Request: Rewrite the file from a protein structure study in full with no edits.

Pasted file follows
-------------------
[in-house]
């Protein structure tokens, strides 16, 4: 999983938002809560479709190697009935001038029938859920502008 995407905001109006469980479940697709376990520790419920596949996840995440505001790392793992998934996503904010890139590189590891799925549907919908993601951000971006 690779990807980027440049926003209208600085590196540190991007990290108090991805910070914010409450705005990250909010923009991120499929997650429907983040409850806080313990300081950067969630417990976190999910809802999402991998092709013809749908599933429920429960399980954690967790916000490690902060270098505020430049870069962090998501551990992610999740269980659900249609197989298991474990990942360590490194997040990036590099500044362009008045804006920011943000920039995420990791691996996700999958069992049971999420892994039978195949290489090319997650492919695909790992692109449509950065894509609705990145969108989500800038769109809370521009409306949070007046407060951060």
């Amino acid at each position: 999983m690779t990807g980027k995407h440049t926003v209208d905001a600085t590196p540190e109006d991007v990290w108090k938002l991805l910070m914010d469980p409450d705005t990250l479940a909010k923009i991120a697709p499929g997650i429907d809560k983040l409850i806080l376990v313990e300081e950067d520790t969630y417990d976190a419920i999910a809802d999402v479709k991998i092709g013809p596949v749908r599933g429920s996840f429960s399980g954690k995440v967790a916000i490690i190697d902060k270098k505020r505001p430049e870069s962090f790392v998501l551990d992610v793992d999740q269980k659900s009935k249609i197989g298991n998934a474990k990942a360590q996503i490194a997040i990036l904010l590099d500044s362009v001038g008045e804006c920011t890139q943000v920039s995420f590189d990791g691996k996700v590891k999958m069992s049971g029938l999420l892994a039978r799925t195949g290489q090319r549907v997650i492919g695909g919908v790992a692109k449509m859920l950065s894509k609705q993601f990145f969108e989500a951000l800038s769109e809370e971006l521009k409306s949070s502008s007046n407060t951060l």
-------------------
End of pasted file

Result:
[in-house]
């Protein structure tokens, strides 16, 4: 999983938002809560479709190697009935001038029938859920502008 995407905001109006469980479940697709376990520790419920596949996840995440505001790392793992998934996503904010890139590189590891799925549907919908993601951000971006 690779990807980027440049926003209208600085590196540190991007990290108090991805910070914010409450705005990250909010923009991120499929997650429907983040409850806080313990300081950067969630417990976190999910809802999402991998092709013809749908599933429920429960399980954690967790916000490690902060270098505020430049870069962090998501551990992610999740269980659900249609197989298991474990990942360590490194997040990036590099500044362009008045804006920011943000920039995420990791691996996700999958069992049971999420892994039978195949290489090319997650492919695909790992692109449509950065894509609705990145969108989500800038769109809370521009409306949070007046407060951060």
């Amino acid at each position: 999983m690779t990807g980027k995407h440049t926003v209208d905001a600085t590196p540190e109006d991007v990290w108090k938002l991805l910070m914010d469980p409450d705005t990250l479940a909010k923009i991120a697709p499929g997650i429907d809560k983040l409850i806080l376990v313990e300081e950067d520790t969630y417990d976190a419920i999910a809802d999402v479709k991998i092709g013809p596949v749908r599933g429920s996840f429960s399980g954690k995440v967790a916000i490690i190697d902060k270098k505020r505001p430049e870069s962090f790392v998501l551990d992610v793992d999740q269980k659900s009935k249609i197989g298991n998934a474990k990942a360590q996503i490194a997040i990036l904010l590099d500044s362009v001038g008045e804006c920011t890139q943000v920039s995420f590189d990791g691996k996700v590891k999958m069992s049971g029938l999420l892994a039978r799925t195949g290489q090319r549907v997650i492919g695909g919908v790992a692109k449509m859920l950065s894509k609705q993601f990145f969108e989500a951000l800038s769109e809370e971006l521009k409306s949070s502008s007046n407060t951060l």